The Biomedical Sciences Graduate Program

The Biomedical Sciences Graduate Program trains independent research scientists to enable them to bridge the wide gulfs that currently exist between basic science research and clinical medicine. Graduate students acquire a broad understanding of human disease, therapeutics and design of predictive experimental model systems through an innovative and rigorous program that integrates medical curriculum with mentored research and critical analysis of research-based modeling of human pathophysiology.

The program grants Ph.D. and M.S. degrees and is for any student with a B.S./B.A. or M.D. or is currently in the M.D. program at UCR School of Medicine.

Learn more about the Biomedical Sciences Graduate Program

Read the Division of Biomedical Sciences Statement of Solidarity with Black Lives Matter and Call to Action

Download the PDF


Employment Opportunities

Interested in a career in the Division of Biomedical Sciences and the UCR School of Medicine? You can find a complete listing of open positions on the employment page of the SOM website.

Support Biomedical Sciences

Your philanthropic support provides the UCR School of Medicine with the resources and tools necessary to support our students, research, clinical services and capital projects – all benefiting SOM’s mission of providing excellence in healthcare to diverse and underserved patient populations.

Learn more about giving opportunities

Biomedical Sciences News

Stephane Guardado and Edward Vizcarra at their wedding in El Salvador
Love & Research
During one of the first meetings after Stephanie Guardado joined the UC Riverside School of Medicine’s Biomedical Sciences Ph.D. program from Cal Poly Pomona in 2016, one of her  faculty members casually mentioned that there was a chance that the students might be sitting in the room with their future spouse. Stephanie remembers quietly scoffing at the idea. To be fair, she was technically correct as it was a full year before her now-husband Edward Vizcarra joined the program in 2017.
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A person's arm is shown getting the vaccine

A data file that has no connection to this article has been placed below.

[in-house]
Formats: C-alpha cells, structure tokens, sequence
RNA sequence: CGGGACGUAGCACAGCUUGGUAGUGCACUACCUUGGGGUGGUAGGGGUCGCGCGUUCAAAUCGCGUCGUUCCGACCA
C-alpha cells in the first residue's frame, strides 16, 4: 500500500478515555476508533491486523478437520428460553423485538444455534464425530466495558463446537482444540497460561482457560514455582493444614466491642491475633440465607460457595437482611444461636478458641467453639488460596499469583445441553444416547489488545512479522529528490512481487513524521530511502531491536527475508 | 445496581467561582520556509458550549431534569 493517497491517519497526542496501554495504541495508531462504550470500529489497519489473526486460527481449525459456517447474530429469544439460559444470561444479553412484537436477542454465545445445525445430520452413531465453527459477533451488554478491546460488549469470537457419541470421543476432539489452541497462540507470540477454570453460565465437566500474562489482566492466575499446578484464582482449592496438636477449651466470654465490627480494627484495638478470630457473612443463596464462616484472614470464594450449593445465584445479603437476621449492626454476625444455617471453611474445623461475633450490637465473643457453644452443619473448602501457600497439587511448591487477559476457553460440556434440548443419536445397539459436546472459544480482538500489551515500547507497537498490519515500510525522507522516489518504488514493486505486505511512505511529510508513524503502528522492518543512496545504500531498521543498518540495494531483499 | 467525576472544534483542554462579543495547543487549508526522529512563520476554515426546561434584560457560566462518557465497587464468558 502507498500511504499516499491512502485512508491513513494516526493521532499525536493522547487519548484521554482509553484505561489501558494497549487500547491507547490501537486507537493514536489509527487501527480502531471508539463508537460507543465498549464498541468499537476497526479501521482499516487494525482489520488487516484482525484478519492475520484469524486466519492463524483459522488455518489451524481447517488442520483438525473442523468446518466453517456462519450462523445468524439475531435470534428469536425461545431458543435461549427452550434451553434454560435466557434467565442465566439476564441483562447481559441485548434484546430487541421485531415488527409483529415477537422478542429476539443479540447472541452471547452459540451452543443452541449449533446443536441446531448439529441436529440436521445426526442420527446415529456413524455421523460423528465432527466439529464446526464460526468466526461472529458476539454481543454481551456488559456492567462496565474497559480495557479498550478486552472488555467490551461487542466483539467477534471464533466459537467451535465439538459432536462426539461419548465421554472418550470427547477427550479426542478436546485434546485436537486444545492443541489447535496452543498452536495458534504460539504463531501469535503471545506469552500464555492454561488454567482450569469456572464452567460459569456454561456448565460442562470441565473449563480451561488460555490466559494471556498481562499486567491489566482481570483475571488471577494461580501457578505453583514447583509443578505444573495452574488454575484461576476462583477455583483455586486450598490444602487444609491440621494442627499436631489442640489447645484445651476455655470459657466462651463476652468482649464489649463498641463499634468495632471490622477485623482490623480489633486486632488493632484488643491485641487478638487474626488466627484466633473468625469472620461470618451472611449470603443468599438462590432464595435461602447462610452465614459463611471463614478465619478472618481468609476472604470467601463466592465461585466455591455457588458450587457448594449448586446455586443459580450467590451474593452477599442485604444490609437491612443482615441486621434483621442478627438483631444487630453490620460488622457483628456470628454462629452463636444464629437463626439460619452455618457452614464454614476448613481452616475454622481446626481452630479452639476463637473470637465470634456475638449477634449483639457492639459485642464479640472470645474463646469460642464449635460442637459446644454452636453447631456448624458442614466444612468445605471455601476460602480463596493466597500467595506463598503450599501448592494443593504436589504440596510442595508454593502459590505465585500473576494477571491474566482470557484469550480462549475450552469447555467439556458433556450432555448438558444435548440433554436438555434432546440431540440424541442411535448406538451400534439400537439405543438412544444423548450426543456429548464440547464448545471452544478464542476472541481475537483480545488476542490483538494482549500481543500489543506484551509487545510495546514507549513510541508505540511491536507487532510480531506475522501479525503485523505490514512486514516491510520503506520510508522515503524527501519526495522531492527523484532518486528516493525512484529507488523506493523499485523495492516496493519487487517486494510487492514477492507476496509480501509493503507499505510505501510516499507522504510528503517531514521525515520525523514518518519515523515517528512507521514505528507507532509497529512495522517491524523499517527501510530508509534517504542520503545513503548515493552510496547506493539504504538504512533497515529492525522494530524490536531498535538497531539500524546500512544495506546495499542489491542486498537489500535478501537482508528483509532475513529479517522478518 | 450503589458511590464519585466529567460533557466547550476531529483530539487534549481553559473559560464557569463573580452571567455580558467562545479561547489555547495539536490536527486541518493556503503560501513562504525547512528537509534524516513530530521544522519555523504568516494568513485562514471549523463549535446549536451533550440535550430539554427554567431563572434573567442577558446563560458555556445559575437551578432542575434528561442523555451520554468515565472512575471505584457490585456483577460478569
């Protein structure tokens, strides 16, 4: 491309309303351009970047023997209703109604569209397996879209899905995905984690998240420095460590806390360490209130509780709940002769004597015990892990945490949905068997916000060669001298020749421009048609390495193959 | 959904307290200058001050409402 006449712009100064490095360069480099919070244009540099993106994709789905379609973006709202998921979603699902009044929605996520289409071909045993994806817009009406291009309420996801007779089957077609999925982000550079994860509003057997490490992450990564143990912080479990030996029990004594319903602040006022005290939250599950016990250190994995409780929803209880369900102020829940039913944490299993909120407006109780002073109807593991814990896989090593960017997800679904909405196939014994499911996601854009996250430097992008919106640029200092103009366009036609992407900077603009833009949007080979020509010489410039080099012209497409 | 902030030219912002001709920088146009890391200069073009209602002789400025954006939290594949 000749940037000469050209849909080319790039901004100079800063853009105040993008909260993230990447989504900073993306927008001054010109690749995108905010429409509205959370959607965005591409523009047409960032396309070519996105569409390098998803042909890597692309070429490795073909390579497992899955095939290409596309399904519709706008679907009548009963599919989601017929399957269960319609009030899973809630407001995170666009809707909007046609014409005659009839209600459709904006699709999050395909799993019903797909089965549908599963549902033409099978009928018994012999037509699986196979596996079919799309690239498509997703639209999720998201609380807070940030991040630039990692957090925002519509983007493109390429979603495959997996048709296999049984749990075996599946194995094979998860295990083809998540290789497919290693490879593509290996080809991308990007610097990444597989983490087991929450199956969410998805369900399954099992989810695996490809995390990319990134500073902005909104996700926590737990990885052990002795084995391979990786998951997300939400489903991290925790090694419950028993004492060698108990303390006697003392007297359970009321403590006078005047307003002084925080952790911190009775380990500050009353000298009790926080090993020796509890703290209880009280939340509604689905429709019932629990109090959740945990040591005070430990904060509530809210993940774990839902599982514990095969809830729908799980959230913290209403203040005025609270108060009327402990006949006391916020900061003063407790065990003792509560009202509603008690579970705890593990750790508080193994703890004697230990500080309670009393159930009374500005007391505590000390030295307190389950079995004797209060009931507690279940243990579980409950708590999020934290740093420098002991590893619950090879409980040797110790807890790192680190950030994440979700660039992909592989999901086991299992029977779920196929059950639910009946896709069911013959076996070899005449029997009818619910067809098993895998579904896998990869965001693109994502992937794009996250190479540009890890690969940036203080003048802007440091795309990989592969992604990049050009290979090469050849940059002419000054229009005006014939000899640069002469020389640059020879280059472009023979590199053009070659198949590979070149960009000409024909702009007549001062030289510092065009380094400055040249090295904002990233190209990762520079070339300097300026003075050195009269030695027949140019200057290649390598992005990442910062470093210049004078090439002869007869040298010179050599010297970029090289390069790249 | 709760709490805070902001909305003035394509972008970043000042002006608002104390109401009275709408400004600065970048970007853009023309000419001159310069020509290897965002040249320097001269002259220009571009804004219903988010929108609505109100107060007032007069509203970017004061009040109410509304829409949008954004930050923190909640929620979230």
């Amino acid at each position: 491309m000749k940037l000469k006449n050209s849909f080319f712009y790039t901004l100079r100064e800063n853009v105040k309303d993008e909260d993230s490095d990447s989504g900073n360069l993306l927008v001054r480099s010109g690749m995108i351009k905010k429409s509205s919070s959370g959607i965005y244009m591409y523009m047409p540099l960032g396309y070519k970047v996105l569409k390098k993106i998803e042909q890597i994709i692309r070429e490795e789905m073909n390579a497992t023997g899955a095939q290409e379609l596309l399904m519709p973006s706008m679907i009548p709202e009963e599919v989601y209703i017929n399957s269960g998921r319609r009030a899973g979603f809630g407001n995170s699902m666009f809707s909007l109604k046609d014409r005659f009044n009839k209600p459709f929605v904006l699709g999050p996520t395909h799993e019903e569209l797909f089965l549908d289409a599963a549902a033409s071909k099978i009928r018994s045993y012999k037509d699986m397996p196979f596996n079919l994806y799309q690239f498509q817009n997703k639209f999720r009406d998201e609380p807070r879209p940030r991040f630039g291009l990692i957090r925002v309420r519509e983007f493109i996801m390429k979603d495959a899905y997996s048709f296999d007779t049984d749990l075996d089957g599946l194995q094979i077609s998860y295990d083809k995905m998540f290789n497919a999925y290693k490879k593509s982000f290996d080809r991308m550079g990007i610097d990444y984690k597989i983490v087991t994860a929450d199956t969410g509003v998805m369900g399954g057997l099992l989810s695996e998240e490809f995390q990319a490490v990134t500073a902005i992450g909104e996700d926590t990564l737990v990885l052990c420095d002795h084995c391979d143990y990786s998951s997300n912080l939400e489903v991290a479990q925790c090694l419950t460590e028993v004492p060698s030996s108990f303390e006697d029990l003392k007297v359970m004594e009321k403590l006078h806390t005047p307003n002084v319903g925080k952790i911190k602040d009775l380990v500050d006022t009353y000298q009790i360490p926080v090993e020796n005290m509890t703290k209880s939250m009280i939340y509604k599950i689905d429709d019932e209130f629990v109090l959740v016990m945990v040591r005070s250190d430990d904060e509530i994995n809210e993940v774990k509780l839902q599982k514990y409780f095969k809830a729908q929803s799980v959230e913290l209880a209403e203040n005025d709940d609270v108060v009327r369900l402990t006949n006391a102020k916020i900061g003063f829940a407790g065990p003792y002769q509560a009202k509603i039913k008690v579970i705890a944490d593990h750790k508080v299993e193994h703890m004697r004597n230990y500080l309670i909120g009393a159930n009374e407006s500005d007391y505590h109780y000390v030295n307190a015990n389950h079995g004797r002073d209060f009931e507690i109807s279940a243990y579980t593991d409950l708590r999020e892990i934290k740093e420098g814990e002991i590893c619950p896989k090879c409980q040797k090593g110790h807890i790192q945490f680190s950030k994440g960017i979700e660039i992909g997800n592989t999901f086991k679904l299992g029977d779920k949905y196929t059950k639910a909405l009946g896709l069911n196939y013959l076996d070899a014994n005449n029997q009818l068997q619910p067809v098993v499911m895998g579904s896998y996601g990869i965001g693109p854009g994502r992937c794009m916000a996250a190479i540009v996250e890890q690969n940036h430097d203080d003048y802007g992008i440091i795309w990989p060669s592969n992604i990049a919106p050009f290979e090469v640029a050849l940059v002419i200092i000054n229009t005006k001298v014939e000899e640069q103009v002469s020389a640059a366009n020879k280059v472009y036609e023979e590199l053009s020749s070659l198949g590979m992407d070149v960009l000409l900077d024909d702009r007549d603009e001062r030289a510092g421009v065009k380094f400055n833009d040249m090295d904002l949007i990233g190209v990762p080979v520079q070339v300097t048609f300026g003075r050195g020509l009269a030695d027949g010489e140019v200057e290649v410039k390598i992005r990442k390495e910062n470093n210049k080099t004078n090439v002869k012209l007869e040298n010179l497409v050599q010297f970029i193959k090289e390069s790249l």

A shot in the arm
UC Riverside experts answer questions on Americans needing just one COVID-19 booster vaccine each year
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Monkeypox explained
UC Riverside experts discuss disease symptoms, vaccines, and anxiety management
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Dr. Tiwari-Woodruff at a lab computer with a student
The Search for a Multiple Sclerosis Treatment in Riverside
There’s currently no effective treatment for multiple sclerosis (MS), but Seema Tiwari-Woodruff, Ph.D. , the director of UCR's Biomedical Sciences Graduate Program, may be well on her way to finding one.
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Dr. Heinrich in her lab
High-altitude Researcher Applies Findings to COVID-19
What can people living in the mountains of Peru teach us about people dealing with COVID-19 related oxygen deficiency? Actually, quite a bit. High-altitude exposure leads to hypoxia, or low levels of oxygen in the body—a condition that’s present in COVID-19 and many other medical conditions. Erica Heinrich, Ph.D., an assistant professor of biomedical sciences, studies the body’s adaptations to oxygen limitation to learn more about hypoxia-related diseases.
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Graduate student receives predoctoral fellowship for epilepsy research
Andrew Huang, a biomedical sciences graduate student at UC Riverside, has been awarded a one-year American Epilepsy Society Predoctoral Research Fellowship.  The $30,000 award includes $1,000 for Huang to use as travel funds to attend the annual meeting of the American Epilepsy Society in December 2022. He will also receive a complimentary membership to the society for a year, giving him access to online education content as well as professional development resources.
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COVID-19 vaccines for very young children
UC Riverside vaccine expert David Lo shares his thoughts in a Q&A
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How does cannabis affect gut health?
A UC Riverside biomedical scientist has received a grant to investigate
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